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Gates Reflects On 60 Years of Modern Military, DoD Effectiveness

By John J. Kruzel
American Forces Press Service

WASHINGTON, Sept. 18, 2007 – Six decades ago, the United States’ armed forces were retrofitted to better face challenges that emerged after World War II, Defense Secretary Robert M. Gates said today in a memorandum honoring servicemembers and civilians in support of U.S. missions through the years.

The National Security Act of 1947 gave shape to the modern Defense Department. Sixty years ago yesterday, James V. Forrestal -- Gates’ earliest predecessor -- was sworn in as the first secretary of defense.

“On this 60th anniversary it is fitting that we recognize our vital military establishment and the men and women of the Department, military and civilian, who have served us so well and are so deserving of the respect and gratitude of the nation,” Gates wrote in the memorandum.

To strengthen bonds between service branches, the act placed the Army, Navy and the newly-created Air Force departments, plus the Joint Chiefs of Staff, under the defense secretary. Gates said increasing cooperation among branches remained a constant theme as the Defense Department has evolved to a present-day posture that relies heavily on joint operations.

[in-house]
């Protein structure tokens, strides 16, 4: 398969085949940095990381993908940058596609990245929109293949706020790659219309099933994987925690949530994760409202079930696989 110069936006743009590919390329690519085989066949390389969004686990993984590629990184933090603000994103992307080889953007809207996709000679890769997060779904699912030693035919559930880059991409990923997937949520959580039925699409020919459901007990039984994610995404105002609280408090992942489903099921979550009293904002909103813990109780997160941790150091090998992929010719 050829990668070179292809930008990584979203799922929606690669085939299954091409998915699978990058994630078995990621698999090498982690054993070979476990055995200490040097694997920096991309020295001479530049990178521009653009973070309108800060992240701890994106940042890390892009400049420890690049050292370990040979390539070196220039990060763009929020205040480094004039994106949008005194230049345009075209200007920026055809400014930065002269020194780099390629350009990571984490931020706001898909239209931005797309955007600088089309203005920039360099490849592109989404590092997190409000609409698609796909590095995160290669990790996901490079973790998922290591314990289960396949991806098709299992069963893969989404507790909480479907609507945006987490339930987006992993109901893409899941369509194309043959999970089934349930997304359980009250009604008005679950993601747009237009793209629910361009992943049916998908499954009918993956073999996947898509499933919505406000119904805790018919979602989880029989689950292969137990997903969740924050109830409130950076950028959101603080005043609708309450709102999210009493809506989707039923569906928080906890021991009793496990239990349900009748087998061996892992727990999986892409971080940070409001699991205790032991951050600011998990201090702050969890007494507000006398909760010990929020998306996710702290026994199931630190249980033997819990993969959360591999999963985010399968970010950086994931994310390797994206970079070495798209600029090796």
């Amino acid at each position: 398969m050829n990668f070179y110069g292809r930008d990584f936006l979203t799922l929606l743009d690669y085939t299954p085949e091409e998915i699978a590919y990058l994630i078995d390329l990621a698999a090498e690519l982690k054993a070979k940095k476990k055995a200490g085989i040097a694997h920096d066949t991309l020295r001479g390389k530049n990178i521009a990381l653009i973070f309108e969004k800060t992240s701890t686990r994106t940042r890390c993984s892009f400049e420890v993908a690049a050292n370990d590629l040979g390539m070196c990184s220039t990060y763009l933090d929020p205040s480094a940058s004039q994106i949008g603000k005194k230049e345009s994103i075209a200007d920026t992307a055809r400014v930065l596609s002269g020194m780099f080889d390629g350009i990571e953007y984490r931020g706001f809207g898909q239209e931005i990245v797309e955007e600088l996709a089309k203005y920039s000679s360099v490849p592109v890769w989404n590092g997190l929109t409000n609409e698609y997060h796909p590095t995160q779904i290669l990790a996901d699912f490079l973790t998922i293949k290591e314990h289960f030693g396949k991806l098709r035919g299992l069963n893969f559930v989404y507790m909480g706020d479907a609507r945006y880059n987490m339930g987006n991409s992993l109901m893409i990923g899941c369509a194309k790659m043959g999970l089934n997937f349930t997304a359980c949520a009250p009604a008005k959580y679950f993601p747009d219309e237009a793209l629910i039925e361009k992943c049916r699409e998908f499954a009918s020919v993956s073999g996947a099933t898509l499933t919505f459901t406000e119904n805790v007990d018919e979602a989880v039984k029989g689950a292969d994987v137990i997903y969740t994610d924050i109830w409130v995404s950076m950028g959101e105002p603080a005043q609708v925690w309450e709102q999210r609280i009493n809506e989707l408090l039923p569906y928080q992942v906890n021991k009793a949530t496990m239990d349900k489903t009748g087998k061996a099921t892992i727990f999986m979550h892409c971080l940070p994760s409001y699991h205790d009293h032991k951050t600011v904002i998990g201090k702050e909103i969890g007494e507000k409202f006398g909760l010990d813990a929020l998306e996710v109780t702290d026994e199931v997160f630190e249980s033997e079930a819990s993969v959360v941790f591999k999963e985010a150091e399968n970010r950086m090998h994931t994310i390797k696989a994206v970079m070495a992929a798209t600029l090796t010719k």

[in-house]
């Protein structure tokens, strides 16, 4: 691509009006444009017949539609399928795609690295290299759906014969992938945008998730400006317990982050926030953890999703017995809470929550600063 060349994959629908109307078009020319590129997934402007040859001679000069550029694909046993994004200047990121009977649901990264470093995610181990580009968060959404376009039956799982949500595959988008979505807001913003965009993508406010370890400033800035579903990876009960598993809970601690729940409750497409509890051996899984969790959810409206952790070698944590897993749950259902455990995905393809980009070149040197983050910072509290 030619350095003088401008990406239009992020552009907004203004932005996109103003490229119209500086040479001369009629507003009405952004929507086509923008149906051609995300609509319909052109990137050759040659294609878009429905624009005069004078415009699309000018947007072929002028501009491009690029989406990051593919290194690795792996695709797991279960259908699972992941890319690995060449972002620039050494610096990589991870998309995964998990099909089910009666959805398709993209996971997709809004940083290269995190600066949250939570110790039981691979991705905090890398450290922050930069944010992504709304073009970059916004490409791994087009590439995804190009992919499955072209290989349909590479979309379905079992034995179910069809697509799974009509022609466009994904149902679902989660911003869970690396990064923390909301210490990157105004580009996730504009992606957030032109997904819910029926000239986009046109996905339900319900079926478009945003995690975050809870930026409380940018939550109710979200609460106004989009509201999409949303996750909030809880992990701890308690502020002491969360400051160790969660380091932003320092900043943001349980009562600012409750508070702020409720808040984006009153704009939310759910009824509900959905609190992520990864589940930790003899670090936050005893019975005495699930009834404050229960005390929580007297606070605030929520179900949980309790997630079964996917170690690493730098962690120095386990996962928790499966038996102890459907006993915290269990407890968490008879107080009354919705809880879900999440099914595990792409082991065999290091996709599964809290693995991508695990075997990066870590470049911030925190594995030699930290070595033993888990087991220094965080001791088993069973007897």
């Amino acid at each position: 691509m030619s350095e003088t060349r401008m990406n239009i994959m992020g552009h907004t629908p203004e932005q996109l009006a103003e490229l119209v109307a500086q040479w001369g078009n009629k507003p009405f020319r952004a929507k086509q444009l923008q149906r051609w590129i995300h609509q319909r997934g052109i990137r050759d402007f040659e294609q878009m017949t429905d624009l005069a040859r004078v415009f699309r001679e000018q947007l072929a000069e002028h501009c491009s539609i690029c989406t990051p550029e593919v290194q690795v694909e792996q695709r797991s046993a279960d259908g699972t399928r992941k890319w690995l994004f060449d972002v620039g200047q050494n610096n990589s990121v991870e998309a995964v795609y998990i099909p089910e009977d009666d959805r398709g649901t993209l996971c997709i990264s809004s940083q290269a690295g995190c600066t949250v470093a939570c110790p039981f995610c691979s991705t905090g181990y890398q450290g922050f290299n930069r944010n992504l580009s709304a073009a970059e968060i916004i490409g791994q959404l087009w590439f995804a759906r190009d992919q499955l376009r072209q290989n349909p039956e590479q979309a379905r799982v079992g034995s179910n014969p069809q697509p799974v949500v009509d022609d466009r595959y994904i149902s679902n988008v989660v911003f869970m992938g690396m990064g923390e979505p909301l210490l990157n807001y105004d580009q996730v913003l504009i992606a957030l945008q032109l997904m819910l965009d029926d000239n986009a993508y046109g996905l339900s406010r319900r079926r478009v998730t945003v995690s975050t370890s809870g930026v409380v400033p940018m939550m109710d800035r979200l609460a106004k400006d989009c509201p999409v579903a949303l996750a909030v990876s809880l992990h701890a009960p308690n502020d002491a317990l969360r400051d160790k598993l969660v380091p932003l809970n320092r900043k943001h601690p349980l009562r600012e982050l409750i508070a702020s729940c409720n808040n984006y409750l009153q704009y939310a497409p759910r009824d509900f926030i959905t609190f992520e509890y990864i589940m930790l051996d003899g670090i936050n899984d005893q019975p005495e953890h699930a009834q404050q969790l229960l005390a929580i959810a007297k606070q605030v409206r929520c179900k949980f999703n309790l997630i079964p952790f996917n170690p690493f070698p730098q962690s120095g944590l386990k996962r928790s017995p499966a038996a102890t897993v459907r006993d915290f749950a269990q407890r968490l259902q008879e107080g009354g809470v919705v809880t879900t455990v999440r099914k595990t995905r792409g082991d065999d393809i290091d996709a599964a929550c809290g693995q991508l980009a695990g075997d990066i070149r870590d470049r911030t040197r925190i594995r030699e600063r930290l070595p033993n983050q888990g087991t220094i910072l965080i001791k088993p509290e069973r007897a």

Today, the Defense Department is the largest U.S. government institution and serves as the nation’s “ultimate protector,” Gates said. Able people working within a sound organizational structure are responsible for the department’s effectiveness, he said.

“In answering the nation’s call to duty, whether at home in response to natural disasters or abroad in the defense of freedom, the Department of Defense has always been a ‘can do’ institution that has risen to the many and varied challenges of its complex and indispensable mission,” Gates said.

The secretary lauded the exemplary work of prior military members and Defense Department personnel.

“As we reflect on the past sixty years,” he said, “let us resolve to honor the memory of those who came before us by recommitting ourselves to ever greater levels of military effectiveness and efficiency for this department in service to the nation.”

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Biographies:
Robert M. Gates

Related Sites:
Defense Secretary Memorandum on 60th Anniversary



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